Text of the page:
Drum & bass has lost one of its strongest pillars.
On the 26th of August, Duncan Busto AKA Spirit passed away following a heart attack on August 13. One of the genre’s most consistent, uncompromised, honest, and often funniest and thoughtful characters; his unexpected passing leaves an entire genre in mourning and creates yet another hole that can never be filled.
Duncan gave everything to jungle and drum & bass and was immersed in it, contributing and amplifying the culture from its earliest roots. As a DJ since 1987 he pushed the sounds. As a buyer for Redeye Records he ensured his hometown Ipswich was supplied with the sounds. As a writer for national dance magazine Muzik he made sure the UK knew about the sounds and wanted to seek them out themselves. He entrenched himself in the culture in any way he could. He lived it.
Releases and his Spirit tag were the final piece in his personal puzzle box and landed in 1996, nine years after he’d started to DJ. The reason they came a little later in his career is perfectly indicative of his eternal G status: he didn’t want anyone else to press the buttons or engineer for him. He wanted to make the records with his own skills and his own sounds. He knew, even then, that this was his life. Rushing things or compromising was not an option: a tactic he upkept with complicit consistency.
When the tunes did start coming, they never stopped. From then until now there’s only been one year when Duncan didn’t bless our collections with multiple releases each year. Early deep soul gems on Timeless and Total Science’s CIA (a label and act with whom he remained best friends and kindred spirits with ever since) unforgiving, break-barging hurters like Underpass on Genetic Stress, 16 years of material on his own Inneractive and of course his and Digital’s unarguably influential Phantom Audio era.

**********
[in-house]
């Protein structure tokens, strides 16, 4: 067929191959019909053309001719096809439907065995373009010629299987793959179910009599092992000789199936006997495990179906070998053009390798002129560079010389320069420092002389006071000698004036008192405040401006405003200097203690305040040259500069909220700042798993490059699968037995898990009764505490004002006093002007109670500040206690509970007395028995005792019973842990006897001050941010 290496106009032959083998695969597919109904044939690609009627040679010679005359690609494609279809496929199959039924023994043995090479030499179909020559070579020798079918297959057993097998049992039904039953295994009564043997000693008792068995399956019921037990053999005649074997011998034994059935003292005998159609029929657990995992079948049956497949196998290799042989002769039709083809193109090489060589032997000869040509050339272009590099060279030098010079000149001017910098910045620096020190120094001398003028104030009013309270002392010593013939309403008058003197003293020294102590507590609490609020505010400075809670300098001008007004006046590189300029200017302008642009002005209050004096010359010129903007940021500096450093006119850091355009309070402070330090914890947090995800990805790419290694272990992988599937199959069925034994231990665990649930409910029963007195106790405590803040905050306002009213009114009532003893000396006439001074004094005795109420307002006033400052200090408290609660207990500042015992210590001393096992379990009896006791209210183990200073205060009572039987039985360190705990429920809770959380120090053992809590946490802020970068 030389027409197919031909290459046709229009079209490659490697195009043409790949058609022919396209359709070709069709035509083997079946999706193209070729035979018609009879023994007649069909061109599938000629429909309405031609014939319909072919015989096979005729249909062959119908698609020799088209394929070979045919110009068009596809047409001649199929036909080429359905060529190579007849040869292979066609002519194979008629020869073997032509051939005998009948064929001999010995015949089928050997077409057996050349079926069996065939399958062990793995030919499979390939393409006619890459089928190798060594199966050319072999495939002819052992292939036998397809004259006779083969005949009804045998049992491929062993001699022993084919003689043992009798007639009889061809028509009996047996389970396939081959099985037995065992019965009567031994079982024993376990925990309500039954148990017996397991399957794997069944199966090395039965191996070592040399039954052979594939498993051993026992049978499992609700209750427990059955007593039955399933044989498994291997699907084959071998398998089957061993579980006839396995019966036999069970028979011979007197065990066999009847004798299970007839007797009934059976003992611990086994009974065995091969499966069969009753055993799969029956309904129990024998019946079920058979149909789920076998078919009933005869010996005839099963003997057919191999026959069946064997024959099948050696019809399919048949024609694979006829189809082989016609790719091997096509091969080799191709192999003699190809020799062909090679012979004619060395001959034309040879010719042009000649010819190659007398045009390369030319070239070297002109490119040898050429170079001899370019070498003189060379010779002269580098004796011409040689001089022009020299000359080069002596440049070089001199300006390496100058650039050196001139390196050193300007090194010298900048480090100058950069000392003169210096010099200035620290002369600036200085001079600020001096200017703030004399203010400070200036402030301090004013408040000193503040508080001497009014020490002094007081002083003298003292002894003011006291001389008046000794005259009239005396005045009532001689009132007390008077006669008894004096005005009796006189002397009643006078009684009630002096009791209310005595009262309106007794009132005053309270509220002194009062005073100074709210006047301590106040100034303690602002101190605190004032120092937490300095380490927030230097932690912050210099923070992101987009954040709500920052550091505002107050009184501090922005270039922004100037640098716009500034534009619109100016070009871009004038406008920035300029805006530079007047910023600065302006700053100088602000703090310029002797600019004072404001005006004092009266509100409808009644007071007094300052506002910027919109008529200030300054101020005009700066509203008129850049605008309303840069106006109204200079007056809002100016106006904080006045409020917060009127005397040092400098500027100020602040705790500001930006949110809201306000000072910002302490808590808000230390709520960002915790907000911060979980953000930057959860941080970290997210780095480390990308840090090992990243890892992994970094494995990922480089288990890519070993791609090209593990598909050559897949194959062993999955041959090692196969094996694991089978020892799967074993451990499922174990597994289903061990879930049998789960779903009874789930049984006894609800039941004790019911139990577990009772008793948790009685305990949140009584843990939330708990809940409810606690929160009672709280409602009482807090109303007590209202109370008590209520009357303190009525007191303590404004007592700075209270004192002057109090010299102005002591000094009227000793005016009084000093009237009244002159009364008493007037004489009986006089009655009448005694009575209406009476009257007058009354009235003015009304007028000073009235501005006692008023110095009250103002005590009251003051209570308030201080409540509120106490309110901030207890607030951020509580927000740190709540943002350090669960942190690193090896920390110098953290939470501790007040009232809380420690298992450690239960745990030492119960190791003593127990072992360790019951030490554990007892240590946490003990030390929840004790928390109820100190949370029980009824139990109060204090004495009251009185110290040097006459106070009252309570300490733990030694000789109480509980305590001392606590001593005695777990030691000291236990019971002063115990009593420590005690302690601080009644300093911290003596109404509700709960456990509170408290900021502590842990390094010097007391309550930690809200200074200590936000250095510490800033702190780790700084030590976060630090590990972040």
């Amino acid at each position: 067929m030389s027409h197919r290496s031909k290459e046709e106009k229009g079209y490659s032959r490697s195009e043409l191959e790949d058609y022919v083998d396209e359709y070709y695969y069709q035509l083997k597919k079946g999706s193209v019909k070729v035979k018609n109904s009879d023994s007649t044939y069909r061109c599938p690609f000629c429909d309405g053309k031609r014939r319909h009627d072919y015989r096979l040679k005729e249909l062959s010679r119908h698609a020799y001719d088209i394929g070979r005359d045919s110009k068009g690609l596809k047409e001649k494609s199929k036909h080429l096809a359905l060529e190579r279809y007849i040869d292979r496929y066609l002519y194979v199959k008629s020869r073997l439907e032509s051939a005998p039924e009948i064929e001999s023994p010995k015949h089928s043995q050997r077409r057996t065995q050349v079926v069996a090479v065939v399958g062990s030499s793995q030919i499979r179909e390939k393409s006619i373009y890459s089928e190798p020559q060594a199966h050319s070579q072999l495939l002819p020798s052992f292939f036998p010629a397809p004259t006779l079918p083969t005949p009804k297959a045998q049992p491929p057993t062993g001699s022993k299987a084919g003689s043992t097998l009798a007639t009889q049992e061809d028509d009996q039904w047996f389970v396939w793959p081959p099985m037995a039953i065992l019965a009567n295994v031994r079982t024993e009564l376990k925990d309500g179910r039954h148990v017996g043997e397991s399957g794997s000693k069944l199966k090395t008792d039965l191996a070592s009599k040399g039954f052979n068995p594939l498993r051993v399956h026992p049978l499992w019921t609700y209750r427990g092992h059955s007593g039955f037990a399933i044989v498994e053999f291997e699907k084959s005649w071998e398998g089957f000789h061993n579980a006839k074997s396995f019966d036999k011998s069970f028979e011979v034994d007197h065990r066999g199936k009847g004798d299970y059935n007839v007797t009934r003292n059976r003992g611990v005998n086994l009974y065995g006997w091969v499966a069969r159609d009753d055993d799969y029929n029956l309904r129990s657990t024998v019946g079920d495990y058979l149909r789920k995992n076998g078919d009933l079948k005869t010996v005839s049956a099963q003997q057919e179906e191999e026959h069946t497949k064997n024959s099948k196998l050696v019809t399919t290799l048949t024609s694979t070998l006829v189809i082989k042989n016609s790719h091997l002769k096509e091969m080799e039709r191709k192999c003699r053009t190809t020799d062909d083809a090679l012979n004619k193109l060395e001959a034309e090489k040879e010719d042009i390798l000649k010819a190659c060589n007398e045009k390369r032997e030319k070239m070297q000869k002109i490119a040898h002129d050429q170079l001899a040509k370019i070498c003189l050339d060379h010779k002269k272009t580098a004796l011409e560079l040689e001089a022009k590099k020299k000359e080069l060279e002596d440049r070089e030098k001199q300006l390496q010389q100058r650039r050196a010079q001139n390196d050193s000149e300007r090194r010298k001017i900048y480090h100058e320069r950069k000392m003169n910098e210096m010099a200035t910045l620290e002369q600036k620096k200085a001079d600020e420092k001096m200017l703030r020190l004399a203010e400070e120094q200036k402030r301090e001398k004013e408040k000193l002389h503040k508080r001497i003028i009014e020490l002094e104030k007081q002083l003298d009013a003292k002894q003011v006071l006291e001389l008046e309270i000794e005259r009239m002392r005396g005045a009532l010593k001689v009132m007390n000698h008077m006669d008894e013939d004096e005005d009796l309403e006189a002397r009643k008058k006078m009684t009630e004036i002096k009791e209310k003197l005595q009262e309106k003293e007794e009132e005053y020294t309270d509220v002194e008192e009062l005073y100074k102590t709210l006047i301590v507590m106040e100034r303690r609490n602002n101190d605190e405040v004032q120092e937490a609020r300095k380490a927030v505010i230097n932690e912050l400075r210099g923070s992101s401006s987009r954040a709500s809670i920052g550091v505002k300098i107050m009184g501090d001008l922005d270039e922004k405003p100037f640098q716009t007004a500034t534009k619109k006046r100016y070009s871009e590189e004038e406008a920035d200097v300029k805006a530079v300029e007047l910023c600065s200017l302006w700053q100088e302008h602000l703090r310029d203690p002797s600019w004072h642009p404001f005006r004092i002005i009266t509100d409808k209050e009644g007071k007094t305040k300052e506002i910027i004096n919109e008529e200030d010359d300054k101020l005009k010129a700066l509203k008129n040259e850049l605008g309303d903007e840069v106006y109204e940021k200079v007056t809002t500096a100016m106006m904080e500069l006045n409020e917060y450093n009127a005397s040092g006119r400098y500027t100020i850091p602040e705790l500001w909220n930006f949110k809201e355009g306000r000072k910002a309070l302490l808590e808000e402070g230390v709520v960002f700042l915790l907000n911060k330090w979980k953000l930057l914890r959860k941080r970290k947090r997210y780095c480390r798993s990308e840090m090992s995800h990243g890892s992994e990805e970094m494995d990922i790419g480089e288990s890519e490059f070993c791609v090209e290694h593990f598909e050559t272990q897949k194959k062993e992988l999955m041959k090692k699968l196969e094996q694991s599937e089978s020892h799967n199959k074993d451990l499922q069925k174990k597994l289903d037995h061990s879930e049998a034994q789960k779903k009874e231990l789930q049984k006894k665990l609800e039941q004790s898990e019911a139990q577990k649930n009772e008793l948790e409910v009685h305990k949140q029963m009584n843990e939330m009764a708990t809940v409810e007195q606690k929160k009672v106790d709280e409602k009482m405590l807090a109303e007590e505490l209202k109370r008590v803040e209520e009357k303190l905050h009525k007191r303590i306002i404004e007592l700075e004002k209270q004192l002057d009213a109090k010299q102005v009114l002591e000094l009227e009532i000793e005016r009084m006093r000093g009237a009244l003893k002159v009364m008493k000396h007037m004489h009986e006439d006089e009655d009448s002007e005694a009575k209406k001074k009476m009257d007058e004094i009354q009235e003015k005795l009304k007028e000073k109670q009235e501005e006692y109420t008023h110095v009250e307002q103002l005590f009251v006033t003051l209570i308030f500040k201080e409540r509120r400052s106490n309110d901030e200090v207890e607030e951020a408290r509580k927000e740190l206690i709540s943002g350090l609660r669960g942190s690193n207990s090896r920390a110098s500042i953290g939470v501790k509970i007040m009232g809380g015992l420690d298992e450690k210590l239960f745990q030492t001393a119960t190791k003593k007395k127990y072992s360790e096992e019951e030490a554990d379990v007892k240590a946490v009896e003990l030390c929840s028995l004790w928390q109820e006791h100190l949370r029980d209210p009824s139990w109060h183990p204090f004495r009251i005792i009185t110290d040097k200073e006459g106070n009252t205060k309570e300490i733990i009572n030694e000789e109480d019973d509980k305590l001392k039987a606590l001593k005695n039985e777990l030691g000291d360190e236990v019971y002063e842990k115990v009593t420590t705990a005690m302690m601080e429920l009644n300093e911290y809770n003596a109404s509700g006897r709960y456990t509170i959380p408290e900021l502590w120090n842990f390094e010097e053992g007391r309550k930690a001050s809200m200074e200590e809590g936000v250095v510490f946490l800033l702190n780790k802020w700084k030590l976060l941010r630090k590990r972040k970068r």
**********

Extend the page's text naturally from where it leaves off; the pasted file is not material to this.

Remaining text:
A turning point for both Duncan and Steve Digital, the pair, along with allies Total Science, had debunked the ubiquitous two step and maintained jungle’s deep love for the breakbeat against the popular sound at the time. Phantom Force, a track which stills gets smashed in the mix to this day, epitomises how they stuck to their vision, forged their own sound, did their own thing and didn’t react or resort to trend. The same can be said for how he launched his label Inneractive; no one wanted to sign his track Memories. “I thought fuck it and put it out myself,” he explained in an interview with me last year. “This is an ongoing theme in my career.”
That line was delivered with his trademark infectious raw laugh that anyone who met him will know and forever recall. But for once it wasn’t a joke: Run the thread right back and everything Spirit achieved was done with his bare hands and love for the genre. Run it forward to find Underground Alliance, his latest project to provide a hub and professional platform for he and fellow artists such as Digital, Loxy, Nomine, Mantra, Double O and Blocks & Escher to manage their own bookings. A site and system he built himself for the underground community and his independent peers, it didn’t just sum up Duncan’s inherent, defiant DIY drive and refusal to play the current game… But also how motivated, driven and sharp his was right until the end.
The last two times I saw Duncan play this year also summed how much he loved the music and his craft and also his scope, skills and musical depth: a 90-92 set at Rupture and a b2b with Digital in a dank basement in Cardiff. The former was a lesson in raw roots as he hurled out cult releases on labels such as Production House Records, Ibiza Records and Reinforced, bouncing up and down more than the needles on 12”s he’d spent the previous week nerding out over and cleaning up ready for the gig (all the while feeding a local fox who’d been paying him visits)..